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A Black QA tester's perspective | Black Voices Progress Report

This interview is part of’s Black Voices Progress Report, offering insight into the different experiences Black professionals have in the games sector. You can read more about the project and check the other entries on this page.

Up until this point with the Black Voice Progress Report, we’ve spoken to people who have been established and successful in their field. However, an anonymous QA tester tells us what it’s like being Black in a role that frequently does not command proper respect, regardless of who’s filling it.

They say their emerging games industry career began because they enjoyed the hobby and entered the field to work on AAA titles when the opportunity presented itself.

However, they tell they were not aware of the representation disparities within their company until one in-person party where they noticed a lack of diversity.

“This prompted me to do a lot of research and just realize how bad of an issue [representation in the industry] was, and I knew I needed to at least do something while I’m still in the gaming industry,” they say.

Their concerns about a lack of diversity expanded as time went on, aggravated by a schedule and remote-working set-up that increased the sense of isolation.

“Everyone who is Black does not work on my shift. Every time I want to say ‘hi’ or ‘what’s up,’ I can’t,” they say.

“We have a Black network within our company. However, there’s not a lot of people in the area that I can talk to; [some are] states or even continents away.”

The anonymous tester explains that leadership has not addressed this isolating environment, and expressing those concerns about having more interactions with a more diverse employee pool would be difficult to navigate.

“All of my higher-ups, except for one person, are not people of color. It is extremely difficult to convey this to potentially not caring ears,” they say.

Additionally, the employee says their frustrations include the lack of career advancement opportunities. Being promoted relies, in part, on visibility to management, which is a problem if one’s shift does not overlap much with the hours the decision-makers put in.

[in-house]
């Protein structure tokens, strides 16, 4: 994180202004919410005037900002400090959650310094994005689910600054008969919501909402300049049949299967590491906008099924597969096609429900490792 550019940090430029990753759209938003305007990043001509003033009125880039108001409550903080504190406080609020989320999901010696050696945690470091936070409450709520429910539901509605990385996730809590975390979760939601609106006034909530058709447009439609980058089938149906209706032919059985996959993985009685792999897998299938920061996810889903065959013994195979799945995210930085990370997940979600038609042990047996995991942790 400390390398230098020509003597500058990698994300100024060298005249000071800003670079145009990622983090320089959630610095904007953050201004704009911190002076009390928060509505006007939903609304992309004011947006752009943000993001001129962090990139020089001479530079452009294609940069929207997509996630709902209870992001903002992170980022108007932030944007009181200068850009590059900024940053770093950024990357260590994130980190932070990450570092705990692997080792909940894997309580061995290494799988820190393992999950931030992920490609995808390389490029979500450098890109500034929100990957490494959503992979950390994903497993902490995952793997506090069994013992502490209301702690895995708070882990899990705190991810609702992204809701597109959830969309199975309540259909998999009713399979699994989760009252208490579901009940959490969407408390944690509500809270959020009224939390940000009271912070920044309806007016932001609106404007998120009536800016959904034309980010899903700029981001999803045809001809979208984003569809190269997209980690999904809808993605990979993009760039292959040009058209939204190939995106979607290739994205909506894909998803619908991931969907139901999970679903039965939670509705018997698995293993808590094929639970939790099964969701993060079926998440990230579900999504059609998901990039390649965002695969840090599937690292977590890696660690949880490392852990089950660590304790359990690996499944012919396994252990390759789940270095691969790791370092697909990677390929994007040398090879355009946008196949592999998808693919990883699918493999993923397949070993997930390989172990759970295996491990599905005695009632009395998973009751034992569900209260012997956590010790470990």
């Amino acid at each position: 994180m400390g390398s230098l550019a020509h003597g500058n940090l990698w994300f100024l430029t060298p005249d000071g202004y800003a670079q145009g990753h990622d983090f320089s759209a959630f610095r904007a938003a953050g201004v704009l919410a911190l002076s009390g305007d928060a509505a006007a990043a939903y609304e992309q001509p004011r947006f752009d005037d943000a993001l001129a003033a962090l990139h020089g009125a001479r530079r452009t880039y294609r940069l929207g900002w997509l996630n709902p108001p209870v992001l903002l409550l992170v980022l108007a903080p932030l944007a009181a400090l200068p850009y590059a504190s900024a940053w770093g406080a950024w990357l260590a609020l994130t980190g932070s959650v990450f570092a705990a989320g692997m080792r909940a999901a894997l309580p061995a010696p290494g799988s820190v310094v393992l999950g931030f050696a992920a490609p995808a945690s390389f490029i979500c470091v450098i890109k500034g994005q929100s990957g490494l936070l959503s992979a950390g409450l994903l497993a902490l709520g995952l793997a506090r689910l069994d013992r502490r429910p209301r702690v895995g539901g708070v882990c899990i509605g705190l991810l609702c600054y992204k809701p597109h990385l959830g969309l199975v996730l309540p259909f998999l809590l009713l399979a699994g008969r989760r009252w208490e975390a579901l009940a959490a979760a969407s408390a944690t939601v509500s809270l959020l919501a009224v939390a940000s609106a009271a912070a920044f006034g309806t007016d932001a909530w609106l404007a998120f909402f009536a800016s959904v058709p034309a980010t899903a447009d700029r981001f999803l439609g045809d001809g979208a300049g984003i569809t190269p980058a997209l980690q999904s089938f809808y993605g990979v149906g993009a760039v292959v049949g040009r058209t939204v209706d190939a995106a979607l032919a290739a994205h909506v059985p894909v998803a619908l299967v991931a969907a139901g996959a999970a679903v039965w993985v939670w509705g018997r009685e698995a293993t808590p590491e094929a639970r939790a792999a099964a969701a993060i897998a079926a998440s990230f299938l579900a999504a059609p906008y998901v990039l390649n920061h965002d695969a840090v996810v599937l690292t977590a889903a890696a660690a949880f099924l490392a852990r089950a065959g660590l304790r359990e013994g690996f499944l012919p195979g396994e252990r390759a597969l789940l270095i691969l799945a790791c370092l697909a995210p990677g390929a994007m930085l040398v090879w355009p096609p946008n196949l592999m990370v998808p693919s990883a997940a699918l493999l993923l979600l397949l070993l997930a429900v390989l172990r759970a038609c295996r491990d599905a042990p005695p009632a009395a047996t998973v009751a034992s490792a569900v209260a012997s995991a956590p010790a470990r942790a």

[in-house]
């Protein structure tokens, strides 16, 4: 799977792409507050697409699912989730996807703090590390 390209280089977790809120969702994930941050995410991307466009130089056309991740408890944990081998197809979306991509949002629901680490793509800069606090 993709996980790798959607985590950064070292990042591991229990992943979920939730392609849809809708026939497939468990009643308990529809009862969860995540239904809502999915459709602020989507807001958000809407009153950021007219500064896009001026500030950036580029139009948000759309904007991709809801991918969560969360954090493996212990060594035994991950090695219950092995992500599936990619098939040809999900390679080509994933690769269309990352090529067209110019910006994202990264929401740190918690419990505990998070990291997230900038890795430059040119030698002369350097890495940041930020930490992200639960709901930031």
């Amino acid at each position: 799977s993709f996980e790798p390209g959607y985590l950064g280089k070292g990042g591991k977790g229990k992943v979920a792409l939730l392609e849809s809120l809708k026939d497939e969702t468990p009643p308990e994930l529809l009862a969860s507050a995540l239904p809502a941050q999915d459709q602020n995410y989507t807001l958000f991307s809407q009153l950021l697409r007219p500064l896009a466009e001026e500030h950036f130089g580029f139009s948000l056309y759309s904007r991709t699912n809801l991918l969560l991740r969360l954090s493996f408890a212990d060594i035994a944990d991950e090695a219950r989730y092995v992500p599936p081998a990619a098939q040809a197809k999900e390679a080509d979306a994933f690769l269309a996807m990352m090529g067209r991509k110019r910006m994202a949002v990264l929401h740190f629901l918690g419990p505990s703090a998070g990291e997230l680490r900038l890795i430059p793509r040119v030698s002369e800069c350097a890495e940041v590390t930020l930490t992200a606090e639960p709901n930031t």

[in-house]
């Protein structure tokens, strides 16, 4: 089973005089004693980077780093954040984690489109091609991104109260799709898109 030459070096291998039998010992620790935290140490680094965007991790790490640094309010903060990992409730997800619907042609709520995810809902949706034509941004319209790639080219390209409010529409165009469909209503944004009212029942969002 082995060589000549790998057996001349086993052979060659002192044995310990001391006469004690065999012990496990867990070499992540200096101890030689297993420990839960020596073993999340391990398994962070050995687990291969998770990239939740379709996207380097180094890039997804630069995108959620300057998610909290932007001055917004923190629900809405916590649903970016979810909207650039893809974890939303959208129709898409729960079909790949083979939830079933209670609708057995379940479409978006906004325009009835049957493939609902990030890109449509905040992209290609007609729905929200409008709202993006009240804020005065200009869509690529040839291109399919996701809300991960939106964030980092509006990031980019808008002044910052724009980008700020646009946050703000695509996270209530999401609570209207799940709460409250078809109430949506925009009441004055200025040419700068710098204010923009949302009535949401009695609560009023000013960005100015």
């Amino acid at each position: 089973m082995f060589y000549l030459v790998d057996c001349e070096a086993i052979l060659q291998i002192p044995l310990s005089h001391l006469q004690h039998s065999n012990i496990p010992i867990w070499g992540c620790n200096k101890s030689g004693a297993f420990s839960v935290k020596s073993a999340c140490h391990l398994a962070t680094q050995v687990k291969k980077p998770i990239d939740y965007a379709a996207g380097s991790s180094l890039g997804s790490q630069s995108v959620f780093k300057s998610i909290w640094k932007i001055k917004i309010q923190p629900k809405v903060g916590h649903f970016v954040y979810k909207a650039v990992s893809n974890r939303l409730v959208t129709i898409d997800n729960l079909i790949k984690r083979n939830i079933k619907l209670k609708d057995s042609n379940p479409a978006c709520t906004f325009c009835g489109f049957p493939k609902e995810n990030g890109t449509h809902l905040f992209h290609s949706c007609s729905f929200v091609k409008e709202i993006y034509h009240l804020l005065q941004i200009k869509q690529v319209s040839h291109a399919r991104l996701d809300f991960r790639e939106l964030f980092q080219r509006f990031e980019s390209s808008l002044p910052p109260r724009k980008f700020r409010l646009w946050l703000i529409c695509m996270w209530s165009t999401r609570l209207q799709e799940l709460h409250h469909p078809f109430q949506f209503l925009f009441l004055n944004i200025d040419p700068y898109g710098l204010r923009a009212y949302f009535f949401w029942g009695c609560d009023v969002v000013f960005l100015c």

“Years ago, everyone applied for a certain position, and no one on my shift got it. It is very frustrating,” they say.

As a result of these circumstances, they said that their work within the games industry currently does not feel fulfilling. However, they have gotten a renewed and more passionate outlook on their games career thanks to a gaming convention they attended last year.

“I was able to network with a bunch of other people in the gaming industry,” they explain.

Seeing a gaming event with a large number of attendees from marginalized communities proved to be a turning point for them.

They explain, “I found out about the Black in Gaming Foundation and [discovered] that there are other people around me. Not just close to me, [but people] I can actually interact with and talk to.”

These new connections also provided them with new tools and career considerations within the games sector.

“As long as I have [these] outside sources and try to research, I’m fine. But within my own company itself, in order for me to feel less isolated, at some point, I would have to leave unless I move up in a higher position.”

The tester explains that being involved in an organization that focuses on Black talent has been worthwhile professionally and has improved their mental well-being.

“I’m involved in my city chapter of the Black in Gaming Foundation. I was able to network with different people to actually create a panel regarding Black people in the gaming industry and so on. I’m [also] able to talk to potential mentors. Whereas with my job, they have mentorship programs, but even the people that are near me or that are picked out to me aren’t people that I’m necessarily looking for,” they say.

As the only Black person within a division, their experiences, unfortunately, are not unique. Marginalized communities still have to navigate these realities despite the games industry being more diverse than before.

Still, the QA tester expressed hope for a better industry in the future.

“Knowing there are other people that are also dealing with this, I think that put a lot more pep in my step than I thought when it comes to being in the industry.”

Regarding their career and time so far within the industry, the QA tester shared that they believe progress has felt “very limited” personally, but they still have had invaluable experience in their current position.

“I specifically work in QA, and I mostly talk directly to developers…[But] one of the main things I wanted to see as progress is seeing black characters as a non-fighting character. 97% of Black characters that I can think of off the top of my head are either in a scenario where they have to fight or a scenario where they have to survive in some form. And that’s not all that we are.”

They explain that moving the representation needle would mean having more Black characters in roles and experiences that are not stereotypical. This would mean having more Black professionals in the field and in charge of making these decisions.

“I do wish for more progress in realistic portrayals of black characters in the field of games,” they explain. “I just don’t want to read; oh, this dude played basketball and, because he was strong, decided to go to the military. Or even [for] facial characteristics, things where we don’t always have to look so Eurocentric.”

By the end of our conversation, the QA tester expressed that they have a drive to help improve the numbers for people of color, particularly Black professionals in the games sector.

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